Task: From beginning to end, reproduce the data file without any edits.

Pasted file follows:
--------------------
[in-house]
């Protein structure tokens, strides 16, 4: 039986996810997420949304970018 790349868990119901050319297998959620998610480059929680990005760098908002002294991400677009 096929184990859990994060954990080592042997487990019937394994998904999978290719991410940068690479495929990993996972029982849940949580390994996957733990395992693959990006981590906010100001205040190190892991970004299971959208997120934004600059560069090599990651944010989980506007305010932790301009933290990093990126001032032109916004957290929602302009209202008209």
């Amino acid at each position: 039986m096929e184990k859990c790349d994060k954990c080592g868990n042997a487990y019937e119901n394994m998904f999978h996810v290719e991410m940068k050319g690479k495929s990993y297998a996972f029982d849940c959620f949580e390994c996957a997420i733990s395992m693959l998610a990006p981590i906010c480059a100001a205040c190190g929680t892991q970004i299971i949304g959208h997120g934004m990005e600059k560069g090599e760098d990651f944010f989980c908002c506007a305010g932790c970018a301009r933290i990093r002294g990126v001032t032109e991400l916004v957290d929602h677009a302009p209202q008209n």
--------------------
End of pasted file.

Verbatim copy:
[in-house]
């Protein structure tokens, strides 16, 4: 039986996810997420949304970018 790349868990119901050319297998959620998610480059929680990005760098908002002294991400677009 096929184990859990994060954990080592042997487990019937394994998904999978290719991410940068690479495929990993996972029982849940949580390994996957733990395992693959990006981590906010100001205040190190892991970004299971959208997120934004600059560069090599990651944010989980506007305010932790301009933290990093990126001032032109916004957290929602302009209202008209």
């Amino acid at each position: 039986m096929e184990k859990c790349d994060k954990c080592g868990n042997a487990y019937e119901n394994m998904f999978h996810v290719e991410m940068k050319g690479k495929s990993y297998a996972f029982d849940c959620f949580e390994c996957a997420i733990s395992m693959l998610a990006p981590i906010c480059a100001a205040c190190g929680t892991q970004i299971i949304g959208h997120g934004m990005e600059k560069g090599e760098d990651f944010f989980c908002c506007a305010g932790c970018a301009r933290i990093r002294g990126v001032t032109e991400l916004v957290d929602h677009a302009p209202q008209n």